Saturday, November 19, 2011

In My Footsteps: Trip 127: Amesbury, Massachusetts

In My Footsteps
Christopher Setterlund

Trip 127:  Amesbury, Massachusetts
November 9, 2011

            Though it is a part of the North Shore the town of Amesbury gives a different view than one is used to.  For one it is not situated along the coast so there are no ocean beaches to speak of.  However for me the hills, winding roads, lakes, and on this trip the foliage, more than make up for the fact that there is no rocky shore to gaze upon.
Lake Gardner
            I began my time in Amesbury with a beach of sorts.  The beach is located at Lake Gardner.  The very first thing I noticed upon arrival was the constant rush of water coming from a dam on the Powow River.  It is just to the left of the beach and is what created the lake back in 1872.
            The lake in general was very calm making a nearly perfect mirror image of the houses across the water.  The beach is relatively small but there is an added bonus.  A short walk will lead you to the Stagecoach Trail Boardwalk.  This trail is part of the hundred acre Powow River Conservation Area along the eastern side of the lake.  Lake Gardner, the dam, and the trails are just the beginning of the sites to see in Amesbury.
Mill #1 on the Powow Riverwalk
            The Powow River flows down from Lake Gardner and there is a beautiful riverwalk area located just off of Friend Street.  The spot where I stopped is near the town hall.  In that area there is another dam where the water rushes by; the ducks and geese were hanging out and being fed by a mother and her young daughter.  From where the walk crosses over the river there is a great view of an old stone arched bridge on Pond Street.  It was built sometime before 1884 to increase accessibility to the Millyard.  On the right side of the river is Mill #1 built in 1855.
            After the walk along the Powow River there was a pair of historic buildings on my itinerary.  First off was the Rocky Hill Meeting House on Old Portsmouth Road.  It is just what the name says, an old meeting house.  Built in 1785 this white building is virtually the same as it was when it originally opened.  It was constructed to serve the west parish of Salisbury.  The major claim to fame of Rocky Hill is the fact that George Washington stopped and greeted people here on his journey north in 1789.  The pews inside are unchanged and actually have graffiti dating back over two hundred years scrawled on them.
Macy-Colby House
            Next I checked out the oldest house in Amesbury, the Macy-Colby House.  According to the plaque outside the house it was erected before 1654 by the first Town Clerk, Thomas Macy.  After seeing many 17th century homes during my trips around New England I am now finding that I can recognize the architecture of these dwellings.  Macy was ostracized from the town a few years later for harboring Quakers which was a criminal offense.  He fled to Nantucket and became the first white settler on the island.  This was depicted in John Greenleaf Whittier’s 1826 poem The Exile’s Departure.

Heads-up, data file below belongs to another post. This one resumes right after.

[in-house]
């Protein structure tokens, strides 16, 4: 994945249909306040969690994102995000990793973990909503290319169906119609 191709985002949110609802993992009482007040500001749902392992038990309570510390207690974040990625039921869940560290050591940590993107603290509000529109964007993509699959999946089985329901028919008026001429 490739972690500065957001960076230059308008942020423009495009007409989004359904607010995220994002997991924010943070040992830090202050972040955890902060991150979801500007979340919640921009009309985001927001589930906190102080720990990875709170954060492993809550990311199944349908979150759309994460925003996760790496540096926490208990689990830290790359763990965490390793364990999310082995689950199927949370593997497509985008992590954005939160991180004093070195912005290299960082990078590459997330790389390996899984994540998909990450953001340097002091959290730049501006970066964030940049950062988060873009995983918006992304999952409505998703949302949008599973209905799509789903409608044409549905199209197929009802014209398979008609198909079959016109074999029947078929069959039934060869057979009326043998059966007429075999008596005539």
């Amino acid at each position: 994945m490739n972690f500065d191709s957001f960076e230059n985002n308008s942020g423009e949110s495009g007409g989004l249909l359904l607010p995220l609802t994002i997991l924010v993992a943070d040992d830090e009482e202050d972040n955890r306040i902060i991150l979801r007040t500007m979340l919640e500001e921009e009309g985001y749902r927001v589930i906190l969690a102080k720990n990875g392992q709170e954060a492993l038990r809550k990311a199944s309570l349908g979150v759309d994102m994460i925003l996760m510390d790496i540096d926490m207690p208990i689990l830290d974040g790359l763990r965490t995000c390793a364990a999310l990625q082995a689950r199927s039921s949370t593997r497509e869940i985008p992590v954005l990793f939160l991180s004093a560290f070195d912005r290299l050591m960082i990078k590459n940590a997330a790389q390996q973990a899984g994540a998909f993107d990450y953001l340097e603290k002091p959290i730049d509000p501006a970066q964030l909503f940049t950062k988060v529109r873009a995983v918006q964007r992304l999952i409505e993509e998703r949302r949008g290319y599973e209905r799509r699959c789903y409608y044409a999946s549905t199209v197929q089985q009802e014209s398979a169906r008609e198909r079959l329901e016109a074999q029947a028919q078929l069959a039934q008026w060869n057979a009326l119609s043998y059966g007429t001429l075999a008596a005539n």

In my travels I enjoy finding the hard to find.  This was the case with my last destination, the Old Powder House.  This is a little deceiving as it is not a house at all.  The ‘powder house’ is actually a bullet-shaped white structure.  It was built in 1810 and used to store arms and ammunition during the War of 1812.  The reason it was hard to find was partially my own fault as I missed the sign for it along Madison Street.  I knew it was located in the woods and took to wandering around said woods for a bit before giving up.  It was on my way back that I spotted the sign next to a set of stairs leading up a hill.
The Old Powder House
            Although it is covered with trees there were still a few breaks in between where I could see the surrounding area from atop the hill.  During the warmer months when the trees are in bloom it is probably impossible to see anything.  The Powder House has been preserved thanks to the Amesbury Improvement Association.
            Although not the typical North Shore town due to its proximity away from the shore Amesbury still retains that special feel that all the places in this area have.  The view at Lake Gardner is incredible.  There are some amazing historical buildings and homes that remind you of how life used to be hundreds of years ago.  The Old Powder House is a cool find if you don’t mind a little search and walk.  It may not have the rocky shores but Amesbury is a town that every traveler should pay a visit to.  Have fun and happy traveling! 

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Directions:  Lake Gardner:  From I-95 N take Exit 58B for Rt. 110W.  Follow it .5 miles, turn right onto Elm Street, follow 1.7 miles, take 2nd exit at rotary for High Street.  Follow it .3 miles, turn right for the lake parking lot.
            Old Powder House:  From I-95 N take Exit 58B for Rt. 110W.  Follow it .5 miles, turn right onto Elm Street, follow it .6 miles.  Turn right onto Amidon Avenue, continue across Monroe St. to Madison St.  The sign for the Powder House will be on the right next to some stairs.

            Lowell's Boat

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